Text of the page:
|Bread-and-butter pickles, ketchup, plum jam and sweet pickled pepper relish|
My first knowledge of home canning came - oddly enough - from reading Shirley Jackson's unsettling and eerie novel "We Have Always Lived in the Castle." Merricat, the narrator, describes the pretty colors of the jars of jams, jellies, preserves and pickles in the cellar:
There were jars of jam made by great-grandmothers, with labels in thin pale writing, almost unreadable by now, and pickles made by great-aunts and vegetables put up by our grandmothers, and even our mother had left behind her six jars of apple jelly. Constance had worked all her life at adding to the food in the cellar, and her rows and rows of jars were easily the handsomest and shone among the others....All the Blackwood women had taken the food that came from the ground and preserved it, and the deeply colored rows of jellies and pickles and bottled vegetables and fruit, maroon and amber and dark rich green, stood side by side in our cellar and would stand there forever....
In 1979 I moved from Manhattan to Seattle. I felt like I was striking out into the wild - although then, as now, Seattle was quite a cosmopolitan city. Western Washington is an incredibly rich and fertile place, where fruit, flowers and vegetables grew with abandon. The man I moved in with was an amateur winemaker and home-brewer, and his ex-wife had canned. With those expectations, I fell into "pioneer woman" mode. We drove out into the mountains and picked wild blackberries, for wine and for jam. We drove to the Skagit Valley to U-Pick farms. We bought flats of cucumbers at the market for pickles. It was my first introduction to home-made ketchup - one of the main reasons I still can.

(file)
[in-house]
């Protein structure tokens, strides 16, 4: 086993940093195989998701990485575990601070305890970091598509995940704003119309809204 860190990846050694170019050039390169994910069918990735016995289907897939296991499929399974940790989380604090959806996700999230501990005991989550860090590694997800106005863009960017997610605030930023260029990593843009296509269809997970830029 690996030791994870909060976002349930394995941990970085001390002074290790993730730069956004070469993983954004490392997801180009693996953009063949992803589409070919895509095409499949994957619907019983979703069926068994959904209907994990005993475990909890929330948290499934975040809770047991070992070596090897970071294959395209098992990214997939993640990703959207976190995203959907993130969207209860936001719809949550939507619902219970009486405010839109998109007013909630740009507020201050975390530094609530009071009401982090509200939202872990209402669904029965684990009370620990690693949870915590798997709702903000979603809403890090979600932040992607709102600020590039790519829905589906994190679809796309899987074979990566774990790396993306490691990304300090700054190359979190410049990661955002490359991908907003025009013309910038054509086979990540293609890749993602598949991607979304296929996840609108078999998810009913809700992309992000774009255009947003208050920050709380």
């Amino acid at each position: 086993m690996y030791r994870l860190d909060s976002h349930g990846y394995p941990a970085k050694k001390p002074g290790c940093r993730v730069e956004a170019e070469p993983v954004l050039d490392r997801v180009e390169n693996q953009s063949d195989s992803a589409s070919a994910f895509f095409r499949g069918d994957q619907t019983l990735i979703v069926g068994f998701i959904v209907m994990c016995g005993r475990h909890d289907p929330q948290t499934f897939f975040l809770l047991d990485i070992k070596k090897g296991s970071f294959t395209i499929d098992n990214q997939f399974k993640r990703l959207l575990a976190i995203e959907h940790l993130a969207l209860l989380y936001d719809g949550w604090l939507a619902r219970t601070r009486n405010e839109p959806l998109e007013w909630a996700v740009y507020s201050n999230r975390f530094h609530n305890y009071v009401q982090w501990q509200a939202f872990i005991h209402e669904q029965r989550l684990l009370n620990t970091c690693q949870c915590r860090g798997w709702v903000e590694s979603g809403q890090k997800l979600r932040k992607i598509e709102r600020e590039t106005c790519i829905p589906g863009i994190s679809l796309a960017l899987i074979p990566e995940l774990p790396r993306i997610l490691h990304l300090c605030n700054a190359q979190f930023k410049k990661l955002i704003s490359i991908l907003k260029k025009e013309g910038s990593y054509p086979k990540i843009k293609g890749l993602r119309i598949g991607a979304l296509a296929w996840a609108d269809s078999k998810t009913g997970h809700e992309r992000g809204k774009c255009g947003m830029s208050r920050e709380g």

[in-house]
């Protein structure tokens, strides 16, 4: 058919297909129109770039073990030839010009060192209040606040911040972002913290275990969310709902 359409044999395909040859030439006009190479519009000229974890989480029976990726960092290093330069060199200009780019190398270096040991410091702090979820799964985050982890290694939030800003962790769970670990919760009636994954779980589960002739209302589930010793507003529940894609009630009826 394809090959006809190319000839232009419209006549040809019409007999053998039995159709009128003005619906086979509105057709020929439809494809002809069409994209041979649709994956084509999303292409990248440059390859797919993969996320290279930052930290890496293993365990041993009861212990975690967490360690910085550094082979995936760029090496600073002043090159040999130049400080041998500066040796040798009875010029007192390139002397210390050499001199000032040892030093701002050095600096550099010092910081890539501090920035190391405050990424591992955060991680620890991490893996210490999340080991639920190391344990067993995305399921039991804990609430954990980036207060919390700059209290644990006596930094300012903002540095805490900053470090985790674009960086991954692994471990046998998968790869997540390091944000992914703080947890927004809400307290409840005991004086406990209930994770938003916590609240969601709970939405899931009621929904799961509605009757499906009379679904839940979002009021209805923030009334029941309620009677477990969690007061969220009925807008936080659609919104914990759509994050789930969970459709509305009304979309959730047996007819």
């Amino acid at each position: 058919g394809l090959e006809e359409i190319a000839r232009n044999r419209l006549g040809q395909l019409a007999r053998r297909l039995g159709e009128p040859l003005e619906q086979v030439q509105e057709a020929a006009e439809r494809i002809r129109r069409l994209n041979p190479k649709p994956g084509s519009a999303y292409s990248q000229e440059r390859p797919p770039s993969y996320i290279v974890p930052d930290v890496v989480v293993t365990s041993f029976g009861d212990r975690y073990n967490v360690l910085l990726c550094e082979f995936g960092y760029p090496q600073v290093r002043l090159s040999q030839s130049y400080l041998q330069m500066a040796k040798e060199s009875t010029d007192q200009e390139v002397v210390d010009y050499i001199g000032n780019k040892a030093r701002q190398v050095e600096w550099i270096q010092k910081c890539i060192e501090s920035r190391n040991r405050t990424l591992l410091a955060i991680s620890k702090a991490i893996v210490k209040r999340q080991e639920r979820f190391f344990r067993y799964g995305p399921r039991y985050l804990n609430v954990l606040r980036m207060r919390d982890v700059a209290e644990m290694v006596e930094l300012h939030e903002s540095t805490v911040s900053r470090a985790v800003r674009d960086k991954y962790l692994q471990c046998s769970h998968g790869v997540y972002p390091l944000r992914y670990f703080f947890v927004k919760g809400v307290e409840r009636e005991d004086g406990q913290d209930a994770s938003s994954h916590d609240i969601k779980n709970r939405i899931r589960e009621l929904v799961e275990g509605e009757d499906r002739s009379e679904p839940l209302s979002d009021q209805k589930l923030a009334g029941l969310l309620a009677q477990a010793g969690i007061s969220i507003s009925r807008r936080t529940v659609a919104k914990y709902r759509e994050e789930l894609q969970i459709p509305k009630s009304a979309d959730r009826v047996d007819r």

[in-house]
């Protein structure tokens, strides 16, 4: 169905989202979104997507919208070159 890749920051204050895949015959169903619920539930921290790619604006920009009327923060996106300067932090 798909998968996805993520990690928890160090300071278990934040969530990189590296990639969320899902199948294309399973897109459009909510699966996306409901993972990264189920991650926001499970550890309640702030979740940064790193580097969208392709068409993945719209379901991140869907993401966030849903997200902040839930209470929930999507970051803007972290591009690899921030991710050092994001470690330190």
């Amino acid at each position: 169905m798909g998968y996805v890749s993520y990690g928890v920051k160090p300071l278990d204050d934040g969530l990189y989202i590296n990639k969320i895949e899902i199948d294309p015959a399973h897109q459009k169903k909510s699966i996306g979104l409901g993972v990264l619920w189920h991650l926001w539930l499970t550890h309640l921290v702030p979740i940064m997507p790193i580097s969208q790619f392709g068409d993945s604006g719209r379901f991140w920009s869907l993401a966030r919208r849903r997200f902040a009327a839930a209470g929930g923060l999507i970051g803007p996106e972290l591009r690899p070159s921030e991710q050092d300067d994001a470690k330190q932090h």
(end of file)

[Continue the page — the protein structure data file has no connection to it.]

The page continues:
Later, married to [The Man I Love], and living in Seattle's Central District, I enlisted a friend to help me make wine from the Italian prune-plums that grew in our yard, and I also made preserves.
Moving to Topanga, I met my friend Jill. She's a formidable canner. Her neighbor, a movie producer, had a lot of fruit trees on his land, and he granted her permission to forage at will. We sent our children out in little red wagons to gather the fruit, and then, in her big beautiful kitchen, we canned jars and jars of plums and apricots. My own plum tree yielded a few jars each summer - as long as I beat the birds to the fruit. I sometimes see fruits on the prickly-pear cacti in our neighborhood, and wonder whether it would be worth trying to make jam from them.
|Jam cooking down|
So although I live in one of the world's most cosmopolitan cities, when the year turns to autumn, I get the urge to put food by.
I still have my big enameled steel canning kettle, with the hinged rack. But these days I work with smaller quantities, and use my pasta-cooker to process the 3 or 4 jars a small quantity of produce yields. The colander insert works fine if you're canning half-pint jars - which hold the right quantity for a small household like ours.
I don't can tomatoes, because I find commercially canned tomatoes are perfectly fine, but if I grew tomatoes I'd can them to preserve the harvest.
Pickles and jams are the easiest and safest preserves for a home canner to make. Acid fruits, and the use of vinegar almost assure safety if you follow correct procedures and sterilize as instructed. This month so far I've made jam with purple plums and with golden pluots; I've made spicy tomato ketchup, sweet pickled peppers, and bread-and-butter pickles, all processed in a hot water bath. I've made smaller quantities of pickled red onions and pickled beets that I knew we'd eat up quickly, so I didn't bother to process them but just refrigerated them.
|Bread and butter pickles|
Do you "put food by"? Do you have family memories of canning and preserving? What does the coming of autumn stir inside you?